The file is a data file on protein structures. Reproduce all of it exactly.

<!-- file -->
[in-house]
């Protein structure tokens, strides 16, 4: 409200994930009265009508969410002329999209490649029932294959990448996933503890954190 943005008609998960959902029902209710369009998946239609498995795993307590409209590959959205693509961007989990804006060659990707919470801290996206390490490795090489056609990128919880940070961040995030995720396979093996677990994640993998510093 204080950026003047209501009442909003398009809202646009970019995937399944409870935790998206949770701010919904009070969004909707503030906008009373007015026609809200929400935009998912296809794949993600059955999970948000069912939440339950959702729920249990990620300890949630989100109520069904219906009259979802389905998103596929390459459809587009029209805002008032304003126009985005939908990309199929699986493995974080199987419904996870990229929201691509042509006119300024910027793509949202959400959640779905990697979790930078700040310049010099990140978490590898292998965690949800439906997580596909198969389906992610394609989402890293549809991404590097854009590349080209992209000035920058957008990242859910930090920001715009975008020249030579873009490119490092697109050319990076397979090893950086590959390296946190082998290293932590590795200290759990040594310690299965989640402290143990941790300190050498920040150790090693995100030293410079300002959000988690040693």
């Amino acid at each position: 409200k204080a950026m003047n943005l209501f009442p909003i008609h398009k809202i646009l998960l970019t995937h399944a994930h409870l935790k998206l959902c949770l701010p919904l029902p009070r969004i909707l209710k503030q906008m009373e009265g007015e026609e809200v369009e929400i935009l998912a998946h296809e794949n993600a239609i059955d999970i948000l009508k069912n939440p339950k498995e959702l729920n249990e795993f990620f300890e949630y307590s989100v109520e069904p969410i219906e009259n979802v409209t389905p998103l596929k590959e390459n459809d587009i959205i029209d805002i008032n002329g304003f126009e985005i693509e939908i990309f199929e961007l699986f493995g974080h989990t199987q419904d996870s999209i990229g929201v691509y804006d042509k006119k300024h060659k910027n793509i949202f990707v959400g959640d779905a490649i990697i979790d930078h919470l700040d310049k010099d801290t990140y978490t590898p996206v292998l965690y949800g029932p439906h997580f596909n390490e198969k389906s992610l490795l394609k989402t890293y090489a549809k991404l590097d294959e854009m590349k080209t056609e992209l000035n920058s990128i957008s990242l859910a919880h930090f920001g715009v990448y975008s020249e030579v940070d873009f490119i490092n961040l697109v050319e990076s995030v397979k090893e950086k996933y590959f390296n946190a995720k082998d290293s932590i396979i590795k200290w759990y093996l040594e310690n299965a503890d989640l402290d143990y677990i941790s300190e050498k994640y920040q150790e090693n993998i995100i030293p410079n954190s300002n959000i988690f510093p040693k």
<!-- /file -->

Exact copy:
[in-house]
């Protein structure tokens, strides 16, 4: 409200994930009265009508969410002329999209490649029932294959990448996933503890954190 943005008609998960959902029902209710369009998946239609498995795993307590409209590959959205693509961007989990804006060659990707919470801290996206390490490795090489056609990128919880940070961040995030995720396979093996677990994640993998510093 204080950026003047209501009442909003398009809202646009970019995937399944409870935790998206949770701010919904009070969004909707503030906008009373007015026609809200929400935009998912296809794949993600059955999970948000069912939440339950959702729920249990990620300890949630989100109520069904219906009259979802389905998103596929390459459809587009029209805002008032304003126009985005939908990309199929699986493995974080199987419904996870990229929201691509042509006119300024910027793509949202959400959640779905990697979790930078700040310049010099990140978490590898292998965690949800439906997580596909198969389906992610394609989402890293549809991404590097854009590349080209992209000035920058957008990242859910930090920001715009975008020249030579873009490119490092697109050319990076397979090893950086590959390296946190082998290293932590590795200290759990040594310690299965989640402290143990941790300190050498920040150790090693995100030293410079300002959000988690040693």
């Amino acid at each position: 409200k204080a950026m003047n943005l209501f009442p909003i008609h398009k809202i646009l998960l970019t995937h399944a994930h409870l935790k998206l959902c949770l701010p919904l029902p009070r969004i909707l209710k503030q906008m009373e009265g007015e026609e809200v369009e929400i935009l998912a998946h296809e794949n993600a239609i059955d999970i948000l009508k069912n939440p339950k498995e959702l729920n249990e795993f990620f300890e949630y307590s989100v109520e069904p969410i219906e009259n979802v409209t389905p998103l596929k590959e390459n459809d587009i959205i029209d805002i008032n002329g304003f126009e985005i693509e939908i990309f199929e961007l699986f493995g974080h989990t199987q419904d996870s999209i990229g929201v691509y804006d042509k006119k300024h060659k910027n793509i949202f990707v959400g959640d779905a490649i990697i979790d930078h919470l700040d310049k010099d801290t990140y978490t590898p996206v292998l965690y949800g029932p439906h997580f596909n390490e198969k389906s992610l490795l394609k989402t890293y090489a549809k991404l590097d294959e854009m590349k080209t056609e992209l000035n920058s990128i957008s990242l859910a919880h930090f920001g715009v990448y975008s020249e030579v940070d873009f490119i490092n961040l697109v050319e990076s995030v397979k090893e950086k996933y590959f390296n946190a995720k082998d290293s932590i396979i590795k200290w759990y093996l040594e310690n299965a503890d989640l402290d143990y677990i941790s300190e050498k994640y920040q150790e090693n993998i995100i030293p410079n954190s300002n959000i988690f510093p040693k």